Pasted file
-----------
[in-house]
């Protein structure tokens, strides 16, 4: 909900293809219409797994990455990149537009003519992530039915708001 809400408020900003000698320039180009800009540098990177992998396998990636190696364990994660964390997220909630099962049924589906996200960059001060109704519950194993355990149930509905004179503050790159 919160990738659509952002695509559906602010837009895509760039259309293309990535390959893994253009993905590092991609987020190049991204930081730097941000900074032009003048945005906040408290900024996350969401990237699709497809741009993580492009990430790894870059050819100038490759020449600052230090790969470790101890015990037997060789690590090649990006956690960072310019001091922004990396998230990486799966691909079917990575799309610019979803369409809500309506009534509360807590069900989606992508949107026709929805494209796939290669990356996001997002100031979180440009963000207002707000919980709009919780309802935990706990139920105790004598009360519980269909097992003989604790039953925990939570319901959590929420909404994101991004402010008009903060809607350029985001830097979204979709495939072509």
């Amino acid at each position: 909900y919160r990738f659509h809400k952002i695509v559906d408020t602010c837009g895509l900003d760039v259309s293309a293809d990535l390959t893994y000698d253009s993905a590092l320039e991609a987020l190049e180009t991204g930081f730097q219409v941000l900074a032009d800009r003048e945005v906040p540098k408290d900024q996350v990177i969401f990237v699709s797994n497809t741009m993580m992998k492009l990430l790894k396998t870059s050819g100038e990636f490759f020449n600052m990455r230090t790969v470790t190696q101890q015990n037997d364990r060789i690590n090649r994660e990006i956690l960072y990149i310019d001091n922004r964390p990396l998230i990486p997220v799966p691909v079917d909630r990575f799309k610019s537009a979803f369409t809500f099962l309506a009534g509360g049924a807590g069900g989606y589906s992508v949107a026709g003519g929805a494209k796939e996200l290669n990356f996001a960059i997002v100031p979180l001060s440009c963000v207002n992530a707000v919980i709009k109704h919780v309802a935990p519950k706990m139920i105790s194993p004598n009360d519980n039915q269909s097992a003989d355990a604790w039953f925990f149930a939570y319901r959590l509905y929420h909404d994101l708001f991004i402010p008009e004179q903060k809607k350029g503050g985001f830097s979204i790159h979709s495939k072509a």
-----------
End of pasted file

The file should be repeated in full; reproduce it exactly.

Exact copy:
[in-house]
């Protein structure tokens, strides 16, 4: 909900293809219409797994990455990149537009003519992530039915708001 809400408020900003000698320039180009800009540098990177992998396998990636190696364990994660964390997220909630099962049924589906996200960059001060109704519950194993355990149930509905004179503050790159 919160990738659509952002695509559906602010837009895509760039259309293309990535390959893994253009993905590092991609987020190049991204930081730097941000900074032009003048945005906040408290900024996350969401990237699709497809741009993580492009990430790894870059050819100038490759020449600052230090790969470790101890015990037997060789690590090649990006956690960072310019001091922004990396998230990486799966691909079917990575799309610019979803369409809500309506009534509360807590069900989606992508949107026709929805494209796939290669990356996001997002100031979180440009963000207002707000919980709009919780309802935990706990139920105790004598009360519980269909097992003989604790039953925990939570319901959590929420909404994101991004402010008009903060809607350029985001830097979204979709495939072509």
């Amino acid at each position: 909900y919160r990738f659509h809400k952002i695509v559906d408020t602010c837009g895509l900003d760039v259309s293309a293809d990535l390959t893994y000698d253009s993905a590092l320039e991609a987020l190049e180009t991204g930081f730097q219409v941000l900074a032009d800009r003048e945005v906040p540098k408290d900024q996350v990177i969401f990237v699709s797994n497809t741009m993580m992998k492009l990430l790894k396998t870059s050819g100038e990636f490759f020449n600052m990455r230090t790969v470790t190696q101890q015990n037997d364990r060789i690590n090649r994660e990006i956690l960072y990149i310019d001091n922004r964390p990396l998230i990486p997220v799966p691909v079917d909630r990575f799309k610019s537009a979803f369409t809500f099962l309506a009534g509360g049924a807590g069900g989606y589906s992508v949107a026709g003519g929805a494209k796939e996200l290669n990356f996001a960059i997002v100031p979180l001060s440009c963000v207002n992530a707000v919980i709009k109704h919780v309802a935990p519950k706990m139920i105790s194993p004598n009360d519980n039915q269909s097992a003989d355990a604790w039953f925990f149930a939570y319901r959590l509905y929420h909404d994101l708001f991004i402010p008009e004179q903060k809607k350029g503050g985001f830097s979204i790159h979709s495939k072509a």